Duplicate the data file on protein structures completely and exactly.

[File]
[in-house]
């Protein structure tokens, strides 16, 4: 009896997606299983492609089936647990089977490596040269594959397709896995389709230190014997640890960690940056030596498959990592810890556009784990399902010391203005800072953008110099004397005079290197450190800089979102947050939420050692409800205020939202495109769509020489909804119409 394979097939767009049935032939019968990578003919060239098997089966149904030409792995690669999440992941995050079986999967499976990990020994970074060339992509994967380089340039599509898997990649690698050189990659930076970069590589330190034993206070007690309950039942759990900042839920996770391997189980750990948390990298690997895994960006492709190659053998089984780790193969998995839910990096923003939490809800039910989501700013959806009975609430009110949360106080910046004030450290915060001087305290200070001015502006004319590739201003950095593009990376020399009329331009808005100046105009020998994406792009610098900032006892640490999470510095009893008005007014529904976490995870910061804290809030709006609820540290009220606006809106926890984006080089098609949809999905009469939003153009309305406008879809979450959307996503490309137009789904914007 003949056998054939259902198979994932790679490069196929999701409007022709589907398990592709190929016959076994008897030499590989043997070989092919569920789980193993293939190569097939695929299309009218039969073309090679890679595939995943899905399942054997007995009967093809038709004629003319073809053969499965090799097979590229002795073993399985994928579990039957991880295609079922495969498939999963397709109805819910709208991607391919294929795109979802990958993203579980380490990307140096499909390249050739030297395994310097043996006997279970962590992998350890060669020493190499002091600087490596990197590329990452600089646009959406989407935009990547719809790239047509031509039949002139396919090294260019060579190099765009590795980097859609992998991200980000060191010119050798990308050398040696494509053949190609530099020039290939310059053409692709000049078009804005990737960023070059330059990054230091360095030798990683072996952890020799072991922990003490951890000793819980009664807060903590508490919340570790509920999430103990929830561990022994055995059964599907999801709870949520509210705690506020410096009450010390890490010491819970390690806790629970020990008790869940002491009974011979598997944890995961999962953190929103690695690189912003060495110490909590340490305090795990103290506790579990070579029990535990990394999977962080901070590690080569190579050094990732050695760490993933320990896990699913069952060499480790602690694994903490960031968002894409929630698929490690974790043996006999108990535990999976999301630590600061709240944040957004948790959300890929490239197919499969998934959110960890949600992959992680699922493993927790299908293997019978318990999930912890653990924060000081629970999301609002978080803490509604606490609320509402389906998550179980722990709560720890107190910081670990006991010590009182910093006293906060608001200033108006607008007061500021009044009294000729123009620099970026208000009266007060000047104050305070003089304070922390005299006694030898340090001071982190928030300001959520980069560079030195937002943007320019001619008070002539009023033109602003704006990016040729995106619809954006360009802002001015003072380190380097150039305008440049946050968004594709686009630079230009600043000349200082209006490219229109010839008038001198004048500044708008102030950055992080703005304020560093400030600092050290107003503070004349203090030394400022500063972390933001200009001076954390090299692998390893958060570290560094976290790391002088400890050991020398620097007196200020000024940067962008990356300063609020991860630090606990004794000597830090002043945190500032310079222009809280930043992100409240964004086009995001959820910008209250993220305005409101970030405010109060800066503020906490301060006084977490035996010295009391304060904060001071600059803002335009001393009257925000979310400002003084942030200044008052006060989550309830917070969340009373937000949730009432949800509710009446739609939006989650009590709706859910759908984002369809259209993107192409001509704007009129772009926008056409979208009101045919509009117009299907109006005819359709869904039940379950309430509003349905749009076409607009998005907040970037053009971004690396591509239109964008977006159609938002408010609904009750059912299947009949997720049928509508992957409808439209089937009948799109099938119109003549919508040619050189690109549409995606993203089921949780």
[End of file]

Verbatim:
[in-house]
């Protein structure tokens, strides 16, 4: 009896997606299983492609089936647990089977490596040269594959397709896995389709230190014997640890960690940056030596498959990592810890556009784990399902010391203005800072953008110099004397005079290197450190800089979102947050939420050692409800205020939202495109769509020489909804119409 394979097939767009049935032939019968990578003919060239098997089966149904030409792995690669999440992941995050079986999967499976990990020994970074060339992509994967380089340039599509898997990649690698050189990659930076970069590589330190034993206070007690309950039942759990900042839920996770391997189980750990948390990298690997895994960006492709190659053998089984780790193969998995839910990096923003939490809800039910989501700013959806009975609430009110949360106080910046004030450290915060001087305290200070001015502006004319590739201003950095593009990376020399009329331009808005100046105009020998994406792009610098900032006892640490999470510095009893008005007014529904976490995870910061804290809030709006609820540290009220606006809106926890984006080089098609949809999905009469939003153009309305406008879809979450959307996503490309137009789904914007 003949056998054939259902198979994932790679490069196929999701409007022709589907398990592709190929016959076994008897030499590989043997070989092919569920789980193993293939190569097939695929299309009218039969073309090679890679595939995943899905399942054997007995009967093809038709004629003319073809053969499965090799097979590229002795073993399985994928579990039957991880295609079922495969498939999963397709109805819910709208991607391919294929795109979802990958993203579980380490990307140096499909390249050739030297395994310097043996006997279970962590992998350890060669020493190499002091600087490596990197590329990452600089646009959406989407935009990547719809790239047509031509039949002139396919090294260019060579190099765009590795980097859609992998991200980000060191010119050798990308050398040696494509053949190609530099020039290939310059053409692709000049078009804005990737960023070059330059990054230091360095030798990683072996952890020799072991922990003490951890000793819980009664807060903590508490919340570790509920999430103990929830561990022994055995059964599907999801709870949520509210705690506020410096009450010390890490010491819970390690806790629970020990008790869940002491009974011979598997944890995961999962953190929103690695690189912003060495110490909590340490305090795990103290506790579990070579029990535990990394999977962080901070590690080569190579050094990732050695760490993933320990896990699913069952060499480790602690694994903490960031968002894409929630698929490690974790043996006999108990535990999976999301630590600061709240944040957004948790959300890929490239197919499969998934959110960890949600992959992680699922493993927790299908293997019978318990999930912890653990924060000081629970999301609002978080803490509604606490609320509402389906998550179980722990709560720890107190910081670990006991010590009182910093006293906060608001200033108006607008007061500021009044009294000729123009620099970026208000009266007060000047104050305070003089304070922390005299006694030898340090001071982190928030300001959520980069560079030195937002943007320019001619008070002539009023033109602003704006990016040729995106619809954006360009802002001015003072380190380097150039305008440049946050968004594709686009630079230009600043000349200082209006490219229109010839008038001198004048500044708008102030950055992080703005304020560093400030600092050290107003503070004349203090030394400022500063972390933001200009001076954390090299692998390893958060570290560094976290790391002088400890050991020398620097007196200020000024940067962008990356300063609020991860630090606990004794000597830090002043945190500032310079222009809280930043992100409240964004086009995001959820910008209250993220305005409101970030405010109060800066503020906490301060006084977490035996010295009391304060904060001071600059803002335009001393009257925000979310400002003084942030200044008052006060989550309830917070969340009373937000949730009432949800509710009446739609939006989650009590709706859910759908984002369809259209993107192409001509704007009129772009926008056409979208009101045919509009117009299907109006005819359709869904039940379950309430509003349905749009076409607009998005907040970037053009971004690396591509239109964008977006159609938002408010609904009750059912299947009949997720049928509508992957409808439209089937009948799109099938119109003549919508040619050189690109549409995606993203089921949780």